-by Emilia Hall-


Bolivia, as we’ve mentioned in previous posts, is a country that has a restrictive taboo surrounding the topic of mental health. And this is something that becomes more and more apparent to us when working in Project T’ikay, a project that offers psychological support to children suffering the aftermath of severe burn accidents. Pintar en Bolivia works in a centre that houses fifteen children, and offers group and individual art therapy sessions. It can be an arduous endeavour trying to convince the children to open up about things like how they are feeling, and how they struggle in day to day life with their burn scars and the memories they carry.

Our Art Therapy intern, Silvie, suffered from meningitis when she was just three years old. This left her with scars resembling burn scars on her legs and arms; Silvie came up with the notion that perhaps, if she opened up to the children, they might open up to her. Without further ado, she translated a speech she wrote about her scars into Spanish, gathered some photos, and told the children at the project she was going to tell them her story.

Throughout the presentation, the children were quiet, attentive and, above all, interested. Silvie was brave talking about her life with these scars, detailing things like the specific events of her illness, aftereffects such as having to deal with people staring, and sharing some of the things that had been said to her throughout her life (“Ah, I once burnt my finger too!”, “That’s nice you still wear shorts”).

As we could see from their reaction, seeing someone share their feelings was most unusual for the children. And this was someone that had been through, and was going through, the same things as them. Silvie was given devoted attention, as they listened carefully, asked question about the photos, and helped Silvie with her Spanish.

At the end of the speech, Silvie asked if anyone had any questions, and asked if anyone had ever had anyone say something mean about their scars – we were met with silence. The atmosphere was at first quite tense, and then some of the children admitted they were scared of talking about such sensitive information with whole room. While this is of course not always something entirely positive, it was a huge step for them to actually admit this, and it gave us an insight into how far they understand their own boundaries…then one girl, who we know to be very shy and reserved, shared how people at school often made cruel remarks about the way she looked, and made her feel self-conscious. Following this, at the end of the speech many came forward to tell Silvie that they’d like to talk with her privately sometime about the things she’d brought up in her presentation. It was heartening to see the effects of seeing someone going through a similar situation as themselves ignited gradual but significant progress.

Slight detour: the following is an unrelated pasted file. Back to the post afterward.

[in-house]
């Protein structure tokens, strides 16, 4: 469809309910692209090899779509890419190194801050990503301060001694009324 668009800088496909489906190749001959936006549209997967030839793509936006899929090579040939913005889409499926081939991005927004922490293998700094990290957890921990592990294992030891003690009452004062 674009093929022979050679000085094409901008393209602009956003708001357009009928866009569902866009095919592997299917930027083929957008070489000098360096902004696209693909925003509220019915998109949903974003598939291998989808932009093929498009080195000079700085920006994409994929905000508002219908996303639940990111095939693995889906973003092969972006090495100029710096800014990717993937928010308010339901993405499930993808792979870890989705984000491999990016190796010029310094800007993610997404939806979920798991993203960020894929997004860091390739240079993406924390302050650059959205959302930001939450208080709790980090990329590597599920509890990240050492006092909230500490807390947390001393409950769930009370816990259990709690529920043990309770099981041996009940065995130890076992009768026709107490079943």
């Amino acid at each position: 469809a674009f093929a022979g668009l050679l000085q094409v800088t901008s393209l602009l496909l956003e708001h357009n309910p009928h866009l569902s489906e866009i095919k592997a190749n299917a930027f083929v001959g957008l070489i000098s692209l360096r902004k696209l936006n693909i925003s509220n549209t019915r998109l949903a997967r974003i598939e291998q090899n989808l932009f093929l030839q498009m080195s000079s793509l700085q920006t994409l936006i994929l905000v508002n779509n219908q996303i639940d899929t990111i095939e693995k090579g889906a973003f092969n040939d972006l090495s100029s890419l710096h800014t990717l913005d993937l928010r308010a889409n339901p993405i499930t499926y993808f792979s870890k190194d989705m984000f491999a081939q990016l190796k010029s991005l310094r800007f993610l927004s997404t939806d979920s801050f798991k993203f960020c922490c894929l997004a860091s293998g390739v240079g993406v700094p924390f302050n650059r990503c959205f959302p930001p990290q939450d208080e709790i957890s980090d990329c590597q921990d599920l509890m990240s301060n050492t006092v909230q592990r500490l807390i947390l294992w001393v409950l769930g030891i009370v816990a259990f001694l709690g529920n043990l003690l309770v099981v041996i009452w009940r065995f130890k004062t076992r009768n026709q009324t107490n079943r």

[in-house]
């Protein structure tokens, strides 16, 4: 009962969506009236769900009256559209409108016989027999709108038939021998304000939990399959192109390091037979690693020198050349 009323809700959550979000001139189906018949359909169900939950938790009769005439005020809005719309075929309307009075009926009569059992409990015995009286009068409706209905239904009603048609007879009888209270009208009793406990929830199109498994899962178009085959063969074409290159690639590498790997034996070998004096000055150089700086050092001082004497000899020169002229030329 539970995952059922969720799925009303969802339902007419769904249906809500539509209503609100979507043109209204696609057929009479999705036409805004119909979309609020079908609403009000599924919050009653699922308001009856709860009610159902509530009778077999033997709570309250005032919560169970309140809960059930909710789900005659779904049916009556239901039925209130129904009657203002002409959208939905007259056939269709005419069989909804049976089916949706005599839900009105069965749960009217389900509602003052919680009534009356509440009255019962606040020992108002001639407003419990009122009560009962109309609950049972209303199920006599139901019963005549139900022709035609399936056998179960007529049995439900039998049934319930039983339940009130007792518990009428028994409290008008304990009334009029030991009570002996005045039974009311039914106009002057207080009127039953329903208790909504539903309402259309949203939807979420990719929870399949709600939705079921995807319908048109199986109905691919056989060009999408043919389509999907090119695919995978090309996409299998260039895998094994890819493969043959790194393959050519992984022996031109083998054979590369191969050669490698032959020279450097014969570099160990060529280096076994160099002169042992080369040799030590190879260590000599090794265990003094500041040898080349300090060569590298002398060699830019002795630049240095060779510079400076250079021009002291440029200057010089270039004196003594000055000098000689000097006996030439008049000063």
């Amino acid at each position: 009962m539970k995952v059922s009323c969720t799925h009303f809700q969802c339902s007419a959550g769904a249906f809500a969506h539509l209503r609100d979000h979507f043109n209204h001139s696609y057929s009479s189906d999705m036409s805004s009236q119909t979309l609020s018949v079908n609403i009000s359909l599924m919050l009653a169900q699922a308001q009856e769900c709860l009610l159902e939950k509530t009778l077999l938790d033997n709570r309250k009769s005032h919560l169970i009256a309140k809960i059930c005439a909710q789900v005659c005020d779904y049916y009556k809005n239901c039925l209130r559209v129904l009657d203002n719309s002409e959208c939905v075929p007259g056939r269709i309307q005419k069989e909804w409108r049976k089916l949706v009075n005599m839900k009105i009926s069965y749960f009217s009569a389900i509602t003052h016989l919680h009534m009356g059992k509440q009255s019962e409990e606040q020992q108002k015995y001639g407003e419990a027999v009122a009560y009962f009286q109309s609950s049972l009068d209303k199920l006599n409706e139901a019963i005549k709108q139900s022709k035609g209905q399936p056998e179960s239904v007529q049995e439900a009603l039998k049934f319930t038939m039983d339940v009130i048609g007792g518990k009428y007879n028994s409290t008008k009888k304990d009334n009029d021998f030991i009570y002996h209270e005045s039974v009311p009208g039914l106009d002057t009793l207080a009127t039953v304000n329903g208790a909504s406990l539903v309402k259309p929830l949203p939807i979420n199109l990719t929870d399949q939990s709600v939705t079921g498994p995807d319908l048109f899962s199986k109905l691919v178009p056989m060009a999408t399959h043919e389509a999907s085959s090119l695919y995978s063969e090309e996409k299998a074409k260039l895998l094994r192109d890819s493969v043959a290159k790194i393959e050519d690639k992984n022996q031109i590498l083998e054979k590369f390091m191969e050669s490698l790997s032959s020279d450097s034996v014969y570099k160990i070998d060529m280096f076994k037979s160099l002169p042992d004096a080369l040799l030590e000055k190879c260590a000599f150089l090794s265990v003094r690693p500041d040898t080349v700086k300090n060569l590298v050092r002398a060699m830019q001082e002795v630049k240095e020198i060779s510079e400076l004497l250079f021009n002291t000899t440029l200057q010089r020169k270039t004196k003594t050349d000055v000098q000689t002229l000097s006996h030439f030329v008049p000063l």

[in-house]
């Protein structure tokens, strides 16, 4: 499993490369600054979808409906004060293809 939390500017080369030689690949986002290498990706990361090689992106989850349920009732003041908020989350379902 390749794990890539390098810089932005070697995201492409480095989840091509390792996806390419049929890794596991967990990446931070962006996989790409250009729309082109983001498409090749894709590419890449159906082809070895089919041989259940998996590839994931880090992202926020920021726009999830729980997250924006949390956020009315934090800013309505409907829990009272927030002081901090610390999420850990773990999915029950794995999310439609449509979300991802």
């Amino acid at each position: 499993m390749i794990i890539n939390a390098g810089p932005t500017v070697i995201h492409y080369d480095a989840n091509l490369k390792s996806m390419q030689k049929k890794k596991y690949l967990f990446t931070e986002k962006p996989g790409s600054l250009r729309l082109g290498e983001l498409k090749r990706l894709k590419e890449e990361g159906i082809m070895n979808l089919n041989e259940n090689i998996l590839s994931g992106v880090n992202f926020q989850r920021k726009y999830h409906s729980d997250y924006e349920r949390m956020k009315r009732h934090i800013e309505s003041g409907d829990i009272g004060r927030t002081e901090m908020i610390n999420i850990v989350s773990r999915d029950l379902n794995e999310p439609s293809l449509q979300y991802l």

The children displayed a huge level of empathy and kindness towards Silvie, making the presentation a touching experience. While Silvie was wrapping up, a small girl in the front row spontaneously stood up and gave her a quick hug. The atmosphere, in the end, was warm and positive. Although parts may have been strong for the children – especially when prompting them to think about who they are – it allowed Silvie to show them a story they could not only relate to, but look up to – someone going through what they had been through, who had made peace with her past illness and the scars they carry. Little by little, we hope the children at Project T’ikay begin to understand the importance of sharing their thoughts and feelings with each other. As Silvie pointed out, they are all going through a similar situation…and it’s far better to go through things together than alone.

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